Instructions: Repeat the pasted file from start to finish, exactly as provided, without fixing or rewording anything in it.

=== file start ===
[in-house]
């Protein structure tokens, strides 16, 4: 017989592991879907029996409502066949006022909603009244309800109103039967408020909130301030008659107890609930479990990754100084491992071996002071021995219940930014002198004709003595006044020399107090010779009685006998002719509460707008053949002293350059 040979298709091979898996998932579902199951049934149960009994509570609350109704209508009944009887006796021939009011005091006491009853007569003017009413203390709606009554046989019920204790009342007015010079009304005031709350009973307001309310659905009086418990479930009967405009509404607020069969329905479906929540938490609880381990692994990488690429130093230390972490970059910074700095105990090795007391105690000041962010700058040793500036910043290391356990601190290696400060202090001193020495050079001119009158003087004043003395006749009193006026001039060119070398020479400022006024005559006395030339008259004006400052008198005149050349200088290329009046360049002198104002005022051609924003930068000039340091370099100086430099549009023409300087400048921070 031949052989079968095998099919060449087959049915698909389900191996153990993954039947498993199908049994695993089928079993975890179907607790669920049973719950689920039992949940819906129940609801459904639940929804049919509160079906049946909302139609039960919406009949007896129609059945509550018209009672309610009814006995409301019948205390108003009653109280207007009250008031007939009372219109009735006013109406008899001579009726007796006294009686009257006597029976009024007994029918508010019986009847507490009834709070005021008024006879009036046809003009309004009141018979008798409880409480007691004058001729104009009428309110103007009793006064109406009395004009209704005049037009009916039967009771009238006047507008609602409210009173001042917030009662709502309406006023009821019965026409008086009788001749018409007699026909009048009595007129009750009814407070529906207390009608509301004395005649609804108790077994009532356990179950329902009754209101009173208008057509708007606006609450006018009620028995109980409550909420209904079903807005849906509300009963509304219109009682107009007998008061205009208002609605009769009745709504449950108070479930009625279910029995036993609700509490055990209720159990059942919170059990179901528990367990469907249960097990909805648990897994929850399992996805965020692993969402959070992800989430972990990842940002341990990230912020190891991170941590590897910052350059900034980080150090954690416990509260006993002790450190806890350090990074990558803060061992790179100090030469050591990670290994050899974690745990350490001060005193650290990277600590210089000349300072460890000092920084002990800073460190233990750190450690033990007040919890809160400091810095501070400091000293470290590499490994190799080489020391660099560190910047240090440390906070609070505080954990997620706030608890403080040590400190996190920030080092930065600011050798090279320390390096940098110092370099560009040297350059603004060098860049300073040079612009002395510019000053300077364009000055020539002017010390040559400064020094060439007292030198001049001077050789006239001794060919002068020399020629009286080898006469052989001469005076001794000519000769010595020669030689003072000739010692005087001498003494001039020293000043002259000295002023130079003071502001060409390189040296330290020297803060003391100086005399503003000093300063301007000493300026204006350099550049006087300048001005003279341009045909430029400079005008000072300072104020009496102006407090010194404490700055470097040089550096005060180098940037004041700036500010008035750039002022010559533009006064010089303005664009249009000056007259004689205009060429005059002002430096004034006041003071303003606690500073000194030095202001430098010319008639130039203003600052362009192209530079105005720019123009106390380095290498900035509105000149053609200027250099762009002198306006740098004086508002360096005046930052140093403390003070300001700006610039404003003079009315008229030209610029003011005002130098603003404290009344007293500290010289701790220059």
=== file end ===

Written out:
[in-house]
């Protein structure tokens, strides 16, 4: 017989592991879907029996409502066949006022909603009244309800109103039967408020909130301030008659107890609930479990990754100084491992071996002071021995219940930014002198004709003595006044020399107090010779009685006998002719509460707008053949002293350059 040979298709091979898996998932579902199951049934149960009994509570609350109704209508009944009887006796021939009011005091006491009853007569003017009413203390709606009554046989019920204790009342007015010079009304005031709350009973307001309310659905009086418990479930009967405009509404607020069969329905479906929540938490609880381990692994990488690429130093230390972490970059910074700095105990090795007391105690000041962010700058040793500036910043290391356990601190290696400060202090001193020495050079001119009158003087004043003395006749009193006026001039060119070398020479400022006024005559006395030339008259004006400052008198005149050349200088290329009046360049002198104002005022051609924003930068000039340091370099100086430099549009023409300087400048921070 031949052989079968095998099919060449087959049915698909389900191996153990993954039947498993199908049994695993089928079993975890179907607790669920049973719950689920039992949940819906129940609801459904639940929804049919509160079906049946909302139609039960919406009949007896129609059945509550018209009672309610009814006995409301019948205390108003009653109280207007009250008031007939009372219109009735006013109406008899001579009726007796006294009686009257006597029976009024007994029918508010019986009847507490009834709070005021008024006879009036046809003009309004009141018979008798409880409480007691004058001729104009009428309110103007009793006064109406009395004009209704005049037009009916039967009771009238006047507008609602409210009173001042917030009662709502309406006023009821019965026409008086009788001749018409007699026909009048009595007129009750009814407070529906207390009608509301004395005649609804108790077994009532356990179950329902009754209101009173208008057509708007606006609450006018009620028995109980409550909420209904079903807005849906509300009963509304219109009682107009007998008061205009208002609605009769009745709504449950108070479930009625279910029995036993609700509490055990209720159990059942919170059990179901528990367990469907249960097990909805648990897994929850399992996805965020692993969402959070992800989430972990990842940002341990990230912020190891991170941590590897910052350059900034980080150090954690416990509260006993002790450190806890350090990074990558803060061992790179100090030469050591990670290994050899974690745990350490001060005193650290990277600590210089000349300072460890000092920084002990800073460190233990750190450690033990007040919890809160400091810095501070400091000293470290590499490994190799080489020391660099560190910047240090440390906070609070505080954990997620706030608890403080040590400190996190920030080092930065600011050798090279320390390096940098110092370099560009040297350059603004060098860049300073040079612009002395510019000053300077364009000055020539002017010390040559400064020094060439007292030198001049001077050789006239001794060919002068020399020629009286080898006469052989001469005076001794000519000769010595020669030689003072000739010692005087001498003494001039020293000043002259000295002023130079003071502001060409390189040296330290020297803060003391100086005399503003000093300063301007000493300026204006350099550049006087300048001005003279341009045909430029400079005008000072300072104020009496102006407090010194404490700055470097040089550096005060180098940037004041700036500010008035750039002022010559533009006064010089303005664009249009000056007259004689205009060429005059002002430096004034006041003071303003606690500073000194030095202001430098010319008639130039203003600052362009192209530079105005720019123009106390380095290498900035509105000149053609200027250099762009002198306006740098004086508002360096005046930052140093403390003070300001700006610039404003003079009315008229030209610029003011005002130098603003404290009344007293500290010289701790220059």